By Brig. Gen. Michael C.H. McDaniel, USA (ret.)
Michael C.H. McDaniel is a professor and the director of WMU-Cooley’s Homeland and National Security Law Program. He served as the Deputy Assistant Secretary of Defense for Homeland Defense Strategy. His responsibilities included supervision of the Department of Defense Critical Infrastructure Protection Program and the Global Anti-Terrorism/Force Protection Policy.
It may seem, to the casual observer, that there has been a recent surge of manuals for the practitioners of military and veterans law. In 2014, the Michigan Department of Attorney General simultaneously published the Michigan Guide to Military Family Law with WMU-Cooley Law School and the Michigan Military and Veterans Legal Service Guide with University of Detroit Mercy Law School.
This year, WMU-Cooley law students have assisted in developing two publications for Michigan judges on laws affecting Servicemembers and Veterans: The 2015 Revised Michigan Judge’s Guide to the Servicemembers Civil Relief Act and the soon to be released Veterans Treatment Courts in Michigan: A Manual for Judges.
All of these publications were vitally needed, however, in the post-conflict legal environment with a resultant sharp increase in the need for services for servicemembers and veterans. The 2015 Revised Michigan Judge’s Guide to the Servicemembers Civil Relief Act will assist practitioners greatly in this area.
When this country was ramping up to engage in World War II, Congress enacted the Soldiers’ and Sailors’ Civil Relief Act (SSCRA) to provide protection to those called to serve in the nation’s armed forces. Enacted in 1940, with a few changes after the Gulf War in 1991, the SSCRA was largely unchanged until 2003. The Servicemembers Civil Relief Act (SCRA) was written to both acknowledge the decades of judicial interpretation of the SSCRA since enactment in 1940 as well as to update the law to reflect the changes in American life. The SCRA, can be found at 50 U.S.C. App. § 501 et seq.
Courts generally construed the original act, the SSCRA, liberally to protect those in uniform. The U.S. Supreme Court has said that the statute should be “liberally construed to protect those who have been obliged to drop their own affairs to take up the burdens of the nation” Boone v. Lightner, 319 US 561, 575, (1943) and should be read “with an eye friendly to those who dropped their affairs to answer their country’s call.” Le Maistre v. Leffers, 333 U.S. 1, 6 (1948). The same spirit and intention is reflected in the SCRA.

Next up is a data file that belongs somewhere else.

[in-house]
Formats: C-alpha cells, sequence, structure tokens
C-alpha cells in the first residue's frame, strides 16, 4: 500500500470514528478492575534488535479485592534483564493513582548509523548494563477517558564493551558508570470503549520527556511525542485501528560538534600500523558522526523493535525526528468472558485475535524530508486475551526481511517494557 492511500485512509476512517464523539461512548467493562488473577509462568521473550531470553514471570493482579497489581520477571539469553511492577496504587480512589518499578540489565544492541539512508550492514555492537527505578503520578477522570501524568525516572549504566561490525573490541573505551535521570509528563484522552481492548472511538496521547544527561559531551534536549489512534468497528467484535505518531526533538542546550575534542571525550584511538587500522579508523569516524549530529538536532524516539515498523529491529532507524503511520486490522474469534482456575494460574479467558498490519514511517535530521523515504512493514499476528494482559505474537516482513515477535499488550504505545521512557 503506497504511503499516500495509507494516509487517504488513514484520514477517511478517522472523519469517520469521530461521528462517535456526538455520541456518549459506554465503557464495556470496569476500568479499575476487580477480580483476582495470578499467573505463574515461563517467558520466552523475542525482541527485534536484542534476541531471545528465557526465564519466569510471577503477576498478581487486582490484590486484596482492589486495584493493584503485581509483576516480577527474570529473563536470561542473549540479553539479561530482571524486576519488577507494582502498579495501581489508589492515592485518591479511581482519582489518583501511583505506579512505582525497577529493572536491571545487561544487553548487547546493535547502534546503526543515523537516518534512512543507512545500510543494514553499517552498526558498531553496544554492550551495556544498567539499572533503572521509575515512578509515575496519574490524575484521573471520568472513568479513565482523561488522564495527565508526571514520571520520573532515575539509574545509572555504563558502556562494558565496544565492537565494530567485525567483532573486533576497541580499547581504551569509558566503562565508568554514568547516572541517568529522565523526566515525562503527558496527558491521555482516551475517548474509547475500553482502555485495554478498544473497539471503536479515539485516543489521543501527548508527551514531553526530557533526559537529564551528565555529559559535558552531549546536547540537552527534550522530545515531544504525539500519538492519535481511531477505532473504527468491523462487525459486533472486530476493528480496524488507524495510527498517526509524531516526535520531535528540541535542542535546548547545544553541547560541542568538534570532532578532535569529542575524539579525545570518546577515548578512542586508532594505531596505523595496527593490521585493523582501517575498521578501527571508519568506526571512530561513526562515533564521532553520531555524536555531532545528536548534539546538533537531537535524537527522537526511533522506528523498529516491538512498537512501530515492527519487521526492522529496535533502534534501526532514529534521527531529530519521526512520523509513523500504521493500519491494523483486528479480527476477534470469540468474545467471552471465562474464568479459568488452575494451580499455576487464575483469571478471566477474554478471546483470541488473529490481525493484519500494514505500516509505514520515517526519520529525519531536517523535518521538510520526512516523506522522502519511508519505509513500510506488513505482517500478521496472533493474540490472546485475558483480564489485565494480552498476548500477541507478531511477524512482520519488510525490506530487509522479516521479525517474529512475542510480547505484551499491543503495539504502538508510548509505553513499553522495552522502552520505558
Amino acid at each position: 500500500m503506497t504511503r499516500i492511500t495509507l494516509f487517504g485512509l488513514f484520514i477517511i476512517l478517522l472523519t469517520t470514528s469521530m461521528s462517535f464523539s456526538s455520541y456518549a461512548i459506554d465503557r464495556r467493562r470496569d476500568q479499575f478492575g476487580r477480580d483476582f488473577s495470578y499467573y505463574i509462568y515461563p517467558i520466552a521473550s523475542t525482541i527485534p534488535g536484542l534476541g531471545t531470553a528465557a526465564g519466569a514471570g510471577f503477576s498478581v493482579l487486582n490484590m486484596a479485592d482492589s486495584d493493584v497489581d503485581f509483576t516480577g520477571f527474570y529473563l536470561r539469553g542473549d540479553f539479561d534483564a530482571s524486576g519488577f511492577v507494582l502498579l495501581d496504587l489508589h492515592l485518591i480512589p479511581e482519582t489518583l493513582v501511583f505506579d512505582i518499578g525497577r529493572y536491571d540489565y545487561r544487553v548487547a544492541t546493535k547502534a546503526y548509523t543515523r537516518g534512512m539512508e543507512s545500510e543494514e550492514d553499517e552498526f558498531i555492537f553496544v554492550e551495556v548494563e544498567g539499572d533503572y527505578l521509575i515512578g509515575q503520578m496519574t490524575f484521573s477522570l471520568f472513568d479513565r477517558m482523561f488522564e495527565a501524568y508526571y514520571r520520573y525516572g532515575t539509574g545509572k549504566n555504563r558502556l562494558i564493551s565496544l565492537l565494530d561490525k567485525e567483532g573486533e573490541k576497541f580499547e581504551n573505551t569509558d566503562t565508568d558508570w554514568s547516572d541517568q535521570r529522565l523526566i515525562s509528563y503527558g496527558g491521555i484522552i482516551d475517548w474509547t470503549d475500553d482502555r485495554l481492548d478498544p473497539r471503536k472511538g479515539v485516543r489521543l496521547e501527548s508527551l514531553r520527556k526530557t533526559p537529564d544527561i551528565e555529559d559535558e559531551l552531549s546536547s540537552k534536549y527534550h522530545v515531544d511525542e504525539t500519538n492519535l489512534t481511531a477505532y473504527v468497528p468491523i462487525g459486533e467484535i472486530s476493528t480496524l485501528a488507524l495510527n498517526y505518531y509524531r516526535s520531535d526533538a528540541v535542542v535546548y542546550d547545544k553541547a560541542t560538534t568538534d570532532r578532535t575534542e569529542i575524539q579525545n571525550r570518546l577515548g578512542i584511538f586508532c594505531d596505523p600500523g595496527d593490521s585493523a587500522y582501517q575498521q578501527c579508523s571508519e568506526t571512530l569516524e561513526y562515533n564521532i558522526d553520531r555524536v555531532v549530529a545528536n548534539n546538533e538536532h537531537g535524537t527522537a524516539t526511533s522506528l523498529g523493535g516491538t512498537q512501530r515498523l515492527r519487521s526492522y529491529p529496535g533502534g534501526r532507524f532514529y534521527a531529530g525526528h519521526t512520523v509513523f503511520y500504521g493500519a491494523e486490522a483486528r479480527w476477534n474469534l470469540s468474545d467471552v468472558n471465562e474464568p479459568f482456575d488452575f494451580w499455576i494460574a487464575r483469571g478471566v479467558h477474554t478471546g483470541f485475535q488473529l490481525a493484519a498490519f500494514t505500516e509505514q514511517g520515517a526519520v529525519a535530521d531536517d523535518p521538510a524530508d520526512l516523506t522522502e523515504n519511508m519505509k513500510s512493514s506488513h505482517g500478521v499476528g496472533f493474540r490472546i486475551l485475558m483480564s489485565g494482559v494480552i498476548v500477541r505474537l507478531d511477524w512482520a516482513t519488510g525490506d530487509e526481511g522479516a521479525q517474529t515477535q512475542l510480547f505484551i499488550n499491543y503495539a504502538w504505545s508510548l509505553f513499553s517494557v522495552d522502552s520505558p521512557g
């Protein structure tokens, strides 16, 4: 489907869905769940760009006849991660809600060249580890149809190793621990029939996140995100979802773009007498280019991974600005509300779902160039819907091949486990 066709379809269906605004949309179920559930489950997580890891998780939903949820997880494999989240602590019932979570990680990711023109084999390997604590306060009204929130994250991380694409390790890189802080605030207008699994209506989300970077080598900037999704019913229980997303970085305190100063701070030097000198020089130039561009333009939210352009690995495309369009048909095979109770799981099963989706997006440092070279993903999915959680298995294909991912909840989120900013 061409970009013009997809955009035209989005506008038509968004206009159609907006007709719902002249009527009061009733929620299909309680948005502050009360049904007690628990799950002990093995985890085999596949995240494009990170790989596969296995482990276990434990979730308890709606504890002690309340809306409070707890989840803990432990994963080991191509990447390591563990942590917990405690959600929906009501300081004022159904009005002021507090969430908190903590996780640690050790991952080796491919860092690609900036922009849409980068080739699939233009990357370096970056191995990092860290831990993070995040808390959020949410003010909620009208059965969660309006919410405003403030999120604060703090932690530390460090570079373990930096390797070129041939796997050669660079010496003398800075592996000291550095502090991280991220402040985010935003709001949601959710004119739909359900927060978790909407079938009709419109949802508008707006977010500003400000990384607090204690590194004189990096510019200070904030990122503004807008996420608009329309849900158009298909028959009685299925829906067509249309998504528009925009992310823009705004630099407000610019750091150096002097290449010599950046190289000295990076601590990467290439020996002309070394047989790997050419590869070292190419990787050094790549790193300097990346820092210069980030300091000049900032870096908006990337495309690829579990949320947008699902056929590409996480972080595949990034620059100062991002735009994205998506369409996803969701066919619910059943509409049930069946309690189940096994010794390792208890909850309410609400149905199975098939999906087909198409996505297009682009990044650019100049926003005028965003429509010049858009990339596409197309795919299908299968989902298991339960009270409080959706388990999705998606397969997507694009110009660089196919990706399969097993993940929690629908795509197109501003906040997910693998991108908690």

A 2009 case in Michigan, Hurley v Deutsche Bank Trust Co 2009 U.S. Dist. LEXIS 20261 (W.D. Mich. Mar. 13, 2009) ultimately reinforced that principle. The ripple effect from an unpublished decision on a motion for reconsideration in western Michigan caused waves in many directions: the decision was the first in the nation to find a private cause of action on behalf of the harmed servicemember, it resulted in Congress creating an explicit cause of action, as Section 802(a) of the Veterans’ Benefits Act of 2010 (VBA-2010), Public Law 111-275, amended the SCRA, and it compelled Matt Cooper, SGT Hurley’s attorney, to volunteer to update the existing Michigan Judge’s Guide to the Servicemembers Civil Relief Act.
The 2015 edition of the SCRA Guide is vital to every attorney and judge as it continues the template of annotations based on Michigan and other states’ decisions which interpret each section of the Act, or noting where state statutes may be limited by the SCRA. There is a substantial increase in the number of annotations, as one would expect. It also continues the use of “Michigan Practitioners’ Notes” which emphasize key areas of concern or of potential distinction from Michigan practice. Finally, the 2015 edition contains two new key points of discussion: the private cause of action by servicemembers created by the Hurley decision and the subsequent amendment, and it expands the discussion on the Act’s limitation on the concept of paramount title.
The original Michigan Judge’s Guide to the Servicemembers Civil Relief Act was created by the Honigman firm with substantial assistance from WMU-Cooley Law students through its Service to Soldiers Legal Assistance Program.
The 2015 Guide was shepherded by Matt Cooper, of Schuitmaker, Cooper, Cypher & Knotek. Sean Crotty of the Honigman firm assisted and assured continuity with the original guide. WMU-Cooley students Heather Spielmaker, Nathan Chan and Matthew Flynn continued the WMU-Cooley tradition of the practical application of legal skills and of service to the community by ably assisting in the research and drafting of the 2015 edition.
Aug. 18, 2015 news release: Students Work to Update Michigan Guide to Servicemembers Civil Relief Act